An unusual, early-season tropical storm has formed off the Carolinas, and though it may brush the Outer Banks, its effects will be minimal – if there are any at all – at the Jersey Shore.
Tropical Storm Alberto was weakening early Monday morning, forecasters said. Its sustained winds were reaching 40 mph with gusts to 65 mph.
A tropical system is designated an official tropical storm when its sustained wind speed reaches 39 mph.
According to Justin Roberti of AccuWeather.com, Alberto is expected to meander off the South Carolina coast before turning northeastward into the open waters of the Atlantic in the next day or so, grazing the Outer Banks of North Carolina in the process.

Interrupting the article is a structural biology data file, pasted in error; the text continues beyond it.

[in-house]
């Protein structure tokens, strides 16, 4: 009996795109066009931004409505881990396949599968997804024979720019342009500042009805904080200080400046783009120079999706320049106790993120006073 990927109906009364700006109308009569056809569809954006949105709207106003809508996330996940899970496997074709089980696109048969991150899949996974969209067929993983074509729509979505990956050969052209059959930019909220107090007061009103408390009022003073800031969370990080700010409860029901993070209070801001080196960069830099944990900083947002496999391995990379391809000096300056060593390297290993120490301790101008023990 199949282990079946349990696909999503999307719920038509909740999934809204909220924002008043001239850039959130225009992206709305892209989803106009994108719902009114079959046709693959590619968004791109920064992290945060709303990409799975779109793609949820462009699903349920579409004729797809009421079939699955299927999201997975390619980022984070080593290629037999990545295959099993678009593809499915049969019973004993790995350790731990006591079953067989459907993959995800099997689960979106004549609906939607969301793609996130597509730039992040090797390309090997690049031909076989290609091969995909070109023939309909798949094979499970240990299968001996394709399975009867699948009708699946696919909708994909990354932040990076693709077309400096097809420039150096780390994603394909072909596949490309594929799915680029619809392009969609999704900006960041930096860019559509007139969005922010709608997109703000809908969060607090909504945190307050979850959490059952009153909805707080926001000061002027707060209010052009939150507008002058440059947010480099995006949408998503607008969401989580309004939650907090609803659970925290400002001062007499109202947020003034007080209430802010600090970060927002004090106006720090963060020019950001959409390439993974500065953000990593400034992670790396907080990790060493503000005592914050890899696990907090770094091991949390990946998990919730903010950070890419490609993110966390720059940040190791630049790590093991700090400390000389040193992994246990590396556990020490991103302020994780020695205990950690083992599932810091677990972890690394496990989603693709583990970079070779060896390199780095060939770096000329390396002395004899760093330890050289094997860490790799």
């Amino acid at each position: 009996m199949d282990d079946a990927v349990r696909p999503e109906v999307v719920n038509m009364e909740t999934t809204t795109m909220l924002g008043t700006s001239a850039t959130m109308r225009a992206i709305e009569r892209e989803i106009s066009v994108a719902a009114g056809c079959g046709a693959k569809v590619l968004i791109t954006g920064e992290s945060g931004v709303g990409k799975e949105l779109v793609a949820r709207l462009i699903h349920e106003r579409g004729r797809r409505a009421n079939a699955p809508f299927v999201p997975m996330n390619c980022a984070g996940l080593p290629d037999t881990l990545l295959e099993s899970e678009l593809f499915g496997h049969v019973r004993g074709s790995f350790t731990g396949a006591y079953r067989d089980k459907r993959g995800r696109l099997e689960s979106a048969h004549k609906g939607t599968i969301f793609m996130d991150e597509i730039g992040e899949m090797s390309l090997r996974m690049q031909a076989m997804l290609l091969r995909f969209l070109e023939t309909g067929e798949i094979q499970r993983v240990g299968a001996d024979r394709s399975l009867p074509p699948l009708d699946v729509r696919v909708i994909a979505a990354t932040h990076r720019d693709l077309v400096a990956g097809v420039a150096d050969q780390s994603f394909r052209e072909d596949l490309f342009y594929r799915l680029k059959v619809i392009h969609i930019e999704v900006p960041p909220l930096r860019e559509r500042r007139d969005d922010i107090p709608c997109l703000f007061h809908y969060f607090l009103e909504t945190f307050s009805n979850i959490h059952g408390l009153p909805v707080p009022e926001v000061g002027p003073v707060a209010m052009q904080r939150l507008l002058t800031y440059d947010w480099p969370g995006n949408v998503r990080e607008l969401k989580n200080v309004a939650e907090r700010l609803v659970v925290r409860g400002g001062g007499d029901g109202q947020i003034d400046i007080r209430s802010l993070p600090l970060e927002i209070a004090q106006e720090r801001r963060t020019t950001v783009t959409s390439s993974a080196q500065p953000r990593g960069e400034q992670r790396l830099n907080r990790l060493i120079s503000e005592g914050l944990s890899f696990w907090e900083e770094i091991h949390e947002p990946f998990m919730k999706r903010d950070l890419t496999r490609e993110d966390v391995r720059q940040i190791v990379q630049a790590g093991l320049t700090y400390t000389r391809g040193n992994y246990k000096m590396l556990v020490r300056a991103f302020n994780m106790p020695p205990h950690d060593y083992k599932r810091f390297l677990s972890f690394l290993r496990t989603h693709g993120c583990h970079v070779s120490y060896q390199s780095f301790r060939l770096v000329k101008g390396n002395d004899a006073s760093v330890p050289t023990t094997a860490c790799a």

It is not expected to ever reach hurricane strength, meaning wind speeds of 74 m.p.h.
Forecasters at the National Hurricane Center in Miami say the storm should turn out to sea by midweek, before it could affect the Jersey Shore area, though there may be some residual clouds if it passes close enough to the coastline. The Outer Banks of North Carolina could be grazed with rain and wind.
Though hurricane season officially runs from June 1 through Nov. 30, tropical systems can form outside that date window. Alberto is the earliest named storm since Tropical Storm Ana formed on April 20, 2003.